Duke University Hospital: Wikis

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Duke University Hospital
Duke University Health System
Duke University Symbol.svg
Geography
Location Durham, North Carolina, USA
Organisation
Hospital type Teaching
Affiliated university Duke University
Services
Emergency department Level I
Beds 924 licensed beds
History
Founded 1925 as a gift from James B. Duke. Hospital did not accept patients until 1930.
Links
Website home page
Lists

Duke University Medical Center (commonly referred to as Duke University Hospital) is a 924-bed academic tertiary care facility located in Durham, North Carolina. Since its establishment in 1930, the hospital has grown from a small regional hospital to an academic medical center. Duke University Hospital is the flagship teaching hospital for the Duke University Health System, a network of physicians and hospitals serving Durham and Wake County, North Carolina and surrounding areas as well as one of three Level I referral centers for the Research Triangle of North Carolina (the other two are UNC Hospitals in nearby Chapel Hill and WakeMed Raleigh in Raleigh).

Contents

History

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1924-1935: early years

This institution can trace its roots back to 1924, six years before the opening of the hospital, when James Buchanan Duke established the Duke Endowment to transform Duke University (then known as Trinity College} into the research university we know it as today. In 1925 when Mr. Duke bequested $4 million to establish the medical school, nursing school, and hospital. Two years later, in 1927, construction began on the original hospital (now known as Duke South) and opened on July 21, 1930 with 400 beds and 25,000 visitors looking on. In 1931, the hospital and medical school were officially dedicated on April 20 and the Private Diagnostic Clinic {Duke's in house physician system) was organized on September 16. In 1935, the American Medical Association ranked Duke among the top 25% of medical schools in the country, less than five years after the hospital first opened.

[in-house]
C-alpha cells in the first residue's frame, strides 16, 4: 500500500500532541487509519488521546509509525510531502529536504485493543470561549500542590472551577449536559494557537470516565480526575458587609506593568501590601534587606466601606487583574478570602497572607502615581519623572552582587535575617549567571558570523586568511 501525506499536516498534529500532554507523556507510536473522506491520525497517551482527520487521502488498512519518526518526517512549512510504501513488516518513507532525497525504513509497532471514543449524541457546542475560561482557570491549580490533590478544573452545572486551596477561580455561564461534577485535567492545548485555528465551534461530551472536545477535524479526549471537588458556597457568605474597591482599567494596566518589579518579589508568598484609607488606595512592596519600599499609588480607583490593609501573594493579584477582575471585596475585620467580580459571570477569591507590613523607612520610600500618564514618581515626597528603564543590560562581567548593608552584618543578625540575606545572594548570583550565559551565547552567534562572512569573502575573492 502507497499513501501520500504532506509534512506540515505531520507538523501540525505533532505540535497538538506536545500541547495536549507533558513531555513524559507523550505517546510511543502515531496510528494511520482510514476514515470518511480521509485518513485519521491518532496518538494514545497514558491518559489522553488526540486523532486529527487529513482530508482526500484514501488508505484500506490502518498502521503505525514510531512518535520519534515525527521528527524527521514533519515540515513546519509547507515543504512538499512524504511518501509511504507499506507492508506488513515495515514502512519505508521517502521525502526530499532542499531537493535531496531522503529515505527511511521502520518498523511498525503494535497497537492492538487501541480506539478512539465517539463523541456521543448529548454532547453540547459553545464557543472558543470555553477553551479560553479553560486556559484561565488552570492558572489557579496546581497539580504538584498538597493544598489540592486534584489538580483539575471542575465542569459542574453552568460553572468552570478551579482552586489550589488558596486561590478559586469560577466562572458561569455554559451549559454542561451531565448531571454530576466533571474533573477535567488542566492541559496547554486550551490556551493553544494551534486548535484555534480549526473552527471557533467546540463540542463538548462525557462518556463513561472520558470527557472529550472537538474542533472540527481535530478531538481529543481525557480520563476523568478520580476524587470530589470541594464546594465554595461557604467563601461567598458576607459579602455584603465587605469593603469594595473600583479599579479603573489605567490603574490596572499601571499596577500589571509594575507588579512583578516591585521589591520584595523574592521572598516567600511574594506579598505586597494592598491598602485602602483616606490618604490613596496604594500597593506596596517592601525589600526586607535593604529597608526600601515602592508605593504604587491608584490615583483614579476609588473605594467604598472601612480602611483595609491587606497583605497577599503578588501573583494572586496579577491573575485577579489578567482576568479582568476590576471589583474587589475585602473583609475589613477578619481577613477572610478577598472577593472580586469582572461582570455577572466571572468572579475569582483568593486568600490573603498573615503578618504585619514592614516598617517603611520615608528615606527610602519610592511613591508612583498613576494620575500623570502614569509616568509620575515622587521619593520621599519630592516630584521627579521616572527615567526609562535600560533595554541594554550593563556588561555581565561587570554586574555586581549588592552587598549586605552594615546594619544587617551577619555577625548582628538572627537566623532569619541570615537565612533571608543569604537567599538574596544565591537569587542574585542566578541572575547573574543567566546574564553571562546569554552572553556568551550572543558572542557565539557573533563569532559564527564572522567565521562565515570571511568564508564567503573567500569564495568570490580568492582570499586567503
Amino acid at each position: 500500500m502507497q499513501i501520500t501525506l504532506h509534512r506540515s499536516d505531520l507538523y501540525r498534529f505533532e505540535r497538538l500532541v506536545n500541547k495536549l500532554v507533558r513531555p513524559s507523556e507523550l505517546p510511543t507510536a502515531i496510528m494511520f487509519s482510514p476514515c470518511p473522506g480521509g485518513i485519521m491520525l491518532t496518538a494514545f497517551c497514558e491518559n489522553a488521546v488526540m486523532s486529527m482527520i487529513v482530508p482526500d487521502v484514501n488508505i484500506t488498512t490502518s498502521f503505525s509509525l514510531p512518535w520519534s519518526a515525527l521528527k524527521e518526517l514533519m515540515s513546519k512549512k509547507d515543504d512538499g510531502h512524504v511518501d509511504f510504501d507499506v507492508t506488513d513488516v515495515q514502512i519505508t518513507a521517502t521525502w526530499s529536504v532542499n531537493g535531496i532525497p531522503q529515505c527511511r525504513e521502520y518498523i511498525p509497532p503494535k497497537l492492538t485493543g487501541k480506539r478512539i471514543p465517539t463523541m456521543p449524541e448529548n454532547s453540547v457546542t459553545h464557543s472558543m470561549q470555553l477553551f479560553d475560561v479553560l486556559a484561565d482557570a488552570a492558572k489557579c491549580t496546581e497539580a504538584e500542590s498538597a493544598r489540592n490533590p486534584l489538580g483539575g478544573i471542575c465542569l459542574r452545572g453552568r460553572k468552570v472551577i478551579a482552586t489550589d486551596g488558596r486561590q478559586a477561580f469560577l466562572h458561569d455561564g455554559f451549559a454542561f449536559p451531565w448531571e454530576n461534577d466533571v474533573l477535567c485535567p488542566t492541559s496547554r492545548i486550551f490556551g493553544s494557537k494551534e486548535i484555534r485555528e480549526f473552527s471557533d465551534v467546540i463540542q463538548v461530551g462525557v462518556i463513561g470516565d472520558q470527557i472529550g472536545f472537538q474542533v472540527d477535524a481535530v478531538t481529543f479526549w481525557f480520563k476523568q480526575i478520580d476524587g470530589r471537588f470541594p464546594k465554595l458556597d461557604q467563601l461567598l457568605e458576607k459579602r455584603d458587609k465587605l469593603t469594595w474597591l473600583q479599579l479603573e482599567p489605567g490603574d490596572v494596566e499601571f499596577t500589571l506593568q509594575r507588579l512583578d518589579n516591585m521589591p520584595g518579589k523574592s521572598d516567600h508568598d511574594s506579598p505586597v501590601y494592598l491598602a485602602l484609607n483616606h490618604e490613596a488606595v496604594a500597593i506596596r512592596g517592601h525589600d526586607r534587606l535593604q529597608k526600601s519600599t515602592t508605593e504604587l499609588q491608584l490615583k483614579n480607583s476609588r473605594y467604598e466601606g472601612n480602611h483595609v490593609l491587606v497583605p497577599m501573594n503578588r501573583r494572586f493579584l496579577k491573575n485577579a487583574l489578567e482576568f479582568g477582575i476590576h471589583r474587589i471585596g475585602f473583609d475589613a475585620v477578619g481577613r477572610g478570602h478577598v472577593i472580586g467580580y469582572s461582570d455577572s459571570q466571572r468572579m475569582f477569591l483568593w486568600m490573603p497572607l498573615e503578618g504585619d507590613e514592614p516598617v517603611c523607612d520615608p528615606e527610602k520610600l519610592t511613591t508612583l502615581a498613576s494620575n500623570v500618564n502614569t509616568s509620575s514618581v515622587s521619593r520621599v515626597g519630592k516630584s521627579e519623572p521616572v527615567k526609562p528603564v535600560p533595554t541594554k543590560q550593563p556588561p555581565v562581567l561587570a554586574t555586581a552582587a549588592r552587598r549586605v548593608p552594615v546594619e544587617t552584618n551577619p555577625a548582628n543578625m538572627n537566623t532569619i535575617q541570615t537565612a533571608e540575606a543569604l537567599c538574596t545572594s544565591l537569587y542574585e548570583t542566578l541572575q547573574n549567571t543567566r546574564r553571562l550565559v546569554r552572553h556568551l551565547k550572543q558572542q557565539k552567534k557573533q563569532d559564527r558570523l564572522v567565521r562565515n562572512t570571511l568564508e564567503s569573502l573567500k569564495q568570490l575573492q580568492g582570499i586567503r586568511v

1936-1969: a number of firsts

In 1936, a team of physicians led by Dr. Julian Deryl Hart, introduced ultraviolet light to kill germs in the operating room as a way to combat post-operative staph infections, greatly reducing the number of infections and related deaths. Also that year, the hospital establishes the nation's first brain tumor program, launching what would become one of the world's most forefront programs in the field of cancer. In 1937, Joseph Beard develops a vaccine against Equine Encephalomyelitis, one of the first known vaccines to combat the Mosquito-carried disease.

In 1940, the hospital made its first expansion, adding a new wing to the original building. In 1947, the Bell Research Building becomes the first freestanding building on the hospital campus. In 1954, the Duke Poison Control Center is organized, become one of the first two organized in the country.

In 1955, psychiatrist Ewald W. Busse establishes the Duke University Center for Aging, the first research center of its kind in the nation. Currently the oldest continuously-operating facility in the United States, this center has pioneered long-term studies of health problems among seniors.

In 1956, Duke surgeons performed the first cardiac surgery using systemic hypothermia to bring a patient's body temperature down to less than 50 degrees Fahrenheit in an effort to minimize tissue damage during lengthy surgeries. With the success of this experiment, systemic hypothermia has become standard procedure in all hospitals worldwide. In 1957, the hospital and medical school were renamed Duke University Medical Center. In 1958, Thelma Ingles, a professor and chair of the Department of Medical-Surgical Nursing, develops the clinical nursing specialist program, becoming the first master's program of its kind in the United States. With the establishment of this program, this paves the way for pioneering the achievement of advanced clinical knowledge in the delivery and teaching of the nursing field.